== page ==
Now that everyone knows where I stand with Alteryx (I like it), let’s talk about my favorite tool for workflows and the namesake of this blog, “Dynamic Input”.
It should be noted, that I don’t love AS400. But it exists in my life and life of so many others so we must deal with it. Alteryx helps me deal. So much so that they have told me that they are creating “In-DB” tools for DB2/AS400.
That’s a lie. I have been told many times that it’s not on the roadmap. But we are going to get around it by making ODBC connections.
One of the problems that is not specifically unique to my company is that we operate not only on AS400 but other SQL Server based tools. Alteryx allows us to blend data from disparate sources and sometimes that can be a huge ask because data across databases are structured differently, they can have different record counts, etc. So one of our biggest problems before Alteryx was that we have a few different operating systems that transfer data between them, but some are small (hundreds of thousands of records) and some are large (millions of records). So to compare every record in a range from a small data set would require us to select a larger range in a larger data set, and they wouldn’t always line up 100%. Do you follow? This output would create a large rigid data set that required the users to either change the range for both every time that you wanted to look at something different, or pull the entire table from data set 2. About as appealing as it sounds.
This was creating a few headaches.
First problem is that when creating apps on our Alteryx server, there were immediate limitations to what the consumer could pull because of how the workflow was structured. We would have to build tools for each way the user wanted to look at the same set of data. (Which is a serious bummer as the tools often got mixed up because people don’t want to read descriptions about what they are running and I don’t want to deal with calls about why the output does not look the way they think it should. *Sigh* Namaste…)
Second problem was run time. Our server was pulling 10M+ row tables and running joins and formulas on these huge data sets. Some reports were taking 15 to 20 minutes to run.
This created our third problem, which is that we only had a limited number of processes that could run at once, so these long running process queued up our server and creating a ton of congestion.
There is a guy who I work with named Jake that works with a tool called Kapow! which is a web scraping tool that visually, kind of works like Alteryx. Kapow! (I just enjoy typing that) has a tool that works almost exactly the same as the Dynamic Input tool so he just sat down in Alteryx one day and talked me through how it should work. No matter how smart you think you are, you always need really smart people in your life and on this day (and every day I use Dynamic Input), I was happy that I had Jake.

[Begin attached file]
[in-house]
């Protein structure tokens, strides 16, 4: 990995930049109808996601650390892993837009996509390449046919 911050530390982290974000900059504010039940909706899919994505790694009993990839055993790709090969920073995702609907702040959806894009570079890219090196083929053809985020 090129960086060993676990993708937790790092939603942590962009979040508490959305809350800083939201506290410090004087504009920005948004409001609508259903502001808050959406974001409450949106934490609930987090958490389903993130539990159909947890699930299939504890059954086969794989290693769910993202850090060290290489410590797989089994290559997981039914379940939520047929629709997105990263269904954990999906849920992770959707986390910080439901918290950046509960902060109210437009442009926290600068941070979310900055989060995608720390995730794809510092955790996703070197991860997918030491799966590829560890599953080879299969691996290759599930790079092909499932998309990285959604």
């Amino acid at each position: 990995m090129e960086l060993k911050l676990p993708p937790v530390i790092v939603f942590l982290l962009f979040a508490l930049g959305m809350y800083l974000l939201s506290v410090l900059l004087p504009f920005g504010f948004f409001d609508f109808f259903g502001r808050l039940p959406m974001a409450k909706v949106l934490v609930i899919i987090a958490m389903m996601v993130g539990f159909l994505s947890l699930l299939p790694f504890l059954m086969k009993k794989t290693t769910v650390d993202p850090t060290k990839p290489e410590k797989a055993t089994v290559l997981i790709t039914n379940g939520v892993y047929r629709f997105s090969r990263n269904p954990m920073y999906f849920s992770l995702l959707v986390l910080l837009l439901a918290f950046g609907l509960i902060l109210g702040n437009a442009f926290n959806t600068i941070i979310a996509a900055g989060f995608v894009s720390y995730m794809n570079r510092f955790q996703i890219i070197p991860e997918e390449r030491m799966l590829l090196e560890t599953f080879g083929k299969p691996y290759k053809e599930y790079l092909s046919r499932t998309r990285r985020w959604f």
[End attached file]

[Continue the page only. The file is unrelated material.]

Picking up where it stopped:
Let me show you how it works. If nothing I have said before or after this, correctly illustrates my problem, look at these pictures:
Venn Diagrams are neat:
Here is a workflow example:
As you can see on my two workflows above, I have the same amount of records joining at the end, however I have much fewer records coming into our right join on the second workflow. Now on the surface, this doesn’t seem incredibly unique, because you could use a normal input tool and add the same limiters into our “Where” statement for Data Set 2. The tool really starts to shine when the data passing through changes every time you run the report. You know, like when you have input that is always changing and you need your tools to be as dynamic as the consumer needs. (See how I highlighted the words that make up “Dynamic Input”? Here is a GIF about how I imagine you are reacting.)
(I’m a boy but it’s alright)
Analytic apps are a prime example of when you can use this tool.
In the example above we added a simple text input that would let the end user type in their customer’s code and with the correct output tool, it would show us the data for any correctly typed out customer code. This works because the dynamic input tool is changing the record IDs that are being queried from data set 2. If you need help on the App side, there are quite a few examples through the University of Google that can help you configure your analytic apps so go explore or email me with any questions about that.
It was suggested to me that I split this post up into two acts. The first being this entertaining look into the tool that helps us be better and the second which is a little more serious and instructional. You can read that here.
If you didn’t catch that I added a hyperlink to the word “here” above, the link is below.